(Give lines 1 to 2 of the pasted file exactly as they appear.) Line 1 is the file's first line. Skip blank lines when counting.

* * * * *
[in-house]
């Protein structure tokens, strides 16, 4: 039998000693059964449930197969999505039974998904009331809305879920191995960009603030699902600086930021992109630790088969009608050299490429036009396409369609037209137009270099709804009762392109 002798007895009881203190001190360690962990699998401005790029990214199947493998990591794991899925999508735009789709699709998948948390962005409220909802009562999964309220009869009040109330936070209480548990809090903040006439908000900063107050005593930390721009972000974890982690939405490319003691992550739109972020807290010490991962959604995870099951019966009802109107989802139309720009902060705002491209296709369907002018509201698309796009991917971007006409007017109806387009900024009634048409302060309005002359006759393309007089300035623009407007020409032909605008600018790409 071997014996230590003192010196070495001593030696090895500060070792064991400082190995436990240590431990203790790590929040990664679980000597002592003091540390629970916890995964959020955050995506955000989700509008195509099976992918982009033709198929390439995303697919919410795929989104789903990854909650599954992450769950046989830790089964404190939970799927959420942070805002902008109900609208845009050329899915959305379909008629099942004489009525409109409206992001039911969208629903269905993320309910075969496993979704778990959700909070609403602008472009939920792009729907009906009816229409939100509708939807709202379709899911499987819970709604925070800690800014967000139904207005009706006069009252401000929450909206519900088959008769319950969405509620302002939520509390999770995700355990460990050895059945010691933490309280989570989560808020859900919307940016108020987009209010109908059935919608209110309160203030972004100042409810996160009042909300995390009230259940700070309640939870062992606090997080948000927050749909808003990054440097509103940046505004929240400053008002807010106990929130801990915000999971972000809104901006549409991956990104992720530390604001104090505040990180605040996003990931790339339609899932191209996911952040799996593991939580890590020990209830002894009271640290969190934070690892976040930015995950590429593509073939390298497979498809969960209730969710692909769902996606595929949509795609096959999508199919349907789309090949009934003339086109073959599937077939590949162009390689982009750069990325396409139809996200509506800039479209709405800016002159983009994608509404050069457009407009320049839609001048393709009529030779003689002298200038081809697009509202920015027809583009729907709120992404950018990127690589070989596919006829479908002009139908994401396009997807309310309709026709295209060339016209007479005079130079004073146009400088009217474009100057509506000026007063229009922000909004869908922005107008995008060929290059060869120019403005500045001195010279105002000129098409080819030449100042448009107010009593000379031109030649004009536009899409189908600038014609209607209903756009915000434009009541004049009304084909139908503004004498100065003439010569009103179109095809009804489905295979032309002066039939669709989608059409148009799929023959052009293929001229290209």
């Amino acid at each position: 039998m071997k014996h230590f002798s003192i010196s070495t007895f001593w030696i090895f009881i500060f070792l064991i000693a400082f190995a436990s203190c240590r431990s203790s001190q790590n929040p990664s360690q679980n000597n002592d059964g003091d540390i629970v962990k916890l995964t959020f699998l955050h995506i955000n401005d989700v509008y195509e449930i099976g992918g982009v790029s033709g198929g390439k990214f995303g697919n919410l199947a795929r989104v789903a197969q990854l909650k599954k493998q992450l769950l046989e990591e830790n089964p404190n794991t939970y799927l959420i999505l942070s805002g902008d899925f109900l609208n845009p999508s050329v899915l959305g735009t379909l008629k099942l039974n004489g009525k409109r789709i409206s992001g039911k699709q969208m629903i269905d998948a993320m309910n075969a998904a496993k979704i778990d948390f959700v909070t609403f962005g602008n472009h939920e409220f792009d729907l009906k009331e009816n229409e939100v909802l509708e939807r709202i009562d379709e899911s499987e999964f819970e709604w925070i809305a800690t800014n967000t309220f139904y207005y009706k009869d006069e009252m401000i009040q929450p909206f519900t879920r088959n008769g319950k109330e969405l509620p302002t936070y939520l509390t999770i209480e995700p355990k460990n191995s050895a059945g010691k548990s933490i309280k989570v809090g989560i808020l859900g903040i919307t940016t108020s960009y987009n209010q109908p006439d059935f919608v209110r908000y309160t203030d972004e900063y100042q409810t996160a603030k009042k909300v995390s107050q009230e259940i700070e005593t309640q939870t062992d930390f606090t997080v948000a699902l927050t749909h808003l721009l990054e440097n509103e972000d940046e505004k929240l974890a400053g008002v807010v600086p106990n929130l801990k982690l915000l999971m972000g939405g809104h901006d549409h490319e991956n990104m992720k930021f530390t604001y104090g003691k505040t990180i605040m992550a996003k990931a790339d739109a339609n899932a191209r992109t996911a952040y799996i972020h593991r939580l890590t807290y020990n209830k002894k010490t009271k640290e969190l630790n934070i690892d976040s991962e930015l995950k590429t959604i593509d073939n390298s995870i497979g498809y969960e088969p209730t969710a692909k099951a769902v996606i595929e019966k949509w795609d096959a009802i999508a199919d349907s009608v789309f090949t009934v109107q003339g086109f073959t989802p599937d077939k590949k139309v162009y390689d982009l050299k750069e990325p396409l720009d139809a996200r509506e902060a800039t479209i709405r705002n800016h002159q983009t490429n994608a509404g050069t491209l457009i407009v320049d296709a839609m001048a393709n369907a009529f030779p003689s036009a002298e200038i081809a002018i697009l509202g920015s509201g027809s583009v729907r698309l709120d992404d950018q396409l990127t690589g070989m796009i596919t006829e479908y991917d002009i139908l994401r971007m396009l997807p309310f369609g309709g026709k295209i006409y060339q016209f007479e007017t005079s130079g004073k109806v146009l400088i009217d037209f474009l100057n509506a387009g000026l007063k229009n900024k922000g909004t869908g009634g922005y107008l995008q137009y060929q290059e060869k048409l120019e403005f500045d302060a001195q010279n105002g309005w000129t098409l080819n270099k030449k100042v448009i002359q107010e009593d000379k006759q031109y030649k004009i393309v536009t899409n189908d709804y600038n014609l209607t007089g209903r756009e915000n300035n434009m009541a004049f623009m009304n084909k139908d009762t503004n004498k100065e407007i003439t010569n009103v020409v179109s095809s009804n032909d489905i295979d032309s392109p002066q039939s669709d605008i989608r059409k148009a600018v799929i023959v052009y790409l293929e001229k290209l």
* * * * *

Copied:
[in-house]
């Protein structure tokens, strides 16, 4: 039998000693059964449930197969999505039974998904009331809305879920191995960009603030699902600086930021992109630790088969009608050299490429036009396409369609037209137009270099709804009762392109 002798007895009881203190001190360690962990699998401005790029990214199947493998990591794991899925999508735009789709699709998948948390962005409220909802009562999964309220009869009040109330936070209480548990809090903040006439908000900063107050005593930390721009972000974890982690939405490319003691992550739109972020807290010490991962959604995870099951019966009802109107989802139309720009902060705002491209296709369907002018509201698309796009991917971007006409007017109806387009900024009634048409302060309005002359006759393309007089300035623009407007020409032909605008600018790409 071997014996230590003192010196070495001593030696090895500060070792064991400082190995436990240590431990203790790590929040990664679980000597002592003091540390629970916890995964959020955050995506955000989700509008195509099976992918982009033709198929390439995303697919919410795929989104789903990854909650599954992450769950046989830790089964404190939970799927959420942070805002902008109900609208845009050329899915959305379909008629099942004489009525409109409206992001039911969208629903269905993320309910075969496993979704778990959700909070609403602008472009939920792009729907009906009816229409939100509708939807709202379709899911499987819970709604925070800690800014967000139904207005009706006069009252401000929450909206519900088959008769319950969405509620302002939520509390999770995700355990460990050895059945010691933490309280989570989560808020859900919307940016108020987009209010109908059935919608209110309160203030972004100042409810996160009042909300995390009230259940700070309640939870062992606090997080948000927050749909808003990054440097509103940046505004929240400053008002807010106990929130801990915000999971972000809104901006549409991956990104992720530390604001104090505040990180605040996003990931790339339609899932191209996911952040799996593991939580890590020990209830002894009271640290969190934070690892976040930015995950590429593509073939390298497979498809969960209730969710692909769902996606595929949509795609096959999508199919349907789309090949009934003339086109073959599937077939590949162009390689982009750069990325396409139809996200509506800039479209709405800016002159983009994608509404050069457009407009320049839609001048393709009529030779003689002298200038081809697009509202920015027809583009729907709120992404950018990127690589070989596919006829479908002009139908994401396009997807309310309709026709295209060339016209007479005079130079004073146009400088009217474009100057509506000026007063229009922000909004869908922005107008995008060929290059060869120019403005500045001195010279105002000129098409080819030449100042448009107010009593000379031109030649004009536009899409189908600038014609209607209903756009915000434009009541004049009304084909139908503004004498100065003439010569009103179109095809009804489905295979032309002066039939669709989608059409148009799929023959052009293929001229290209």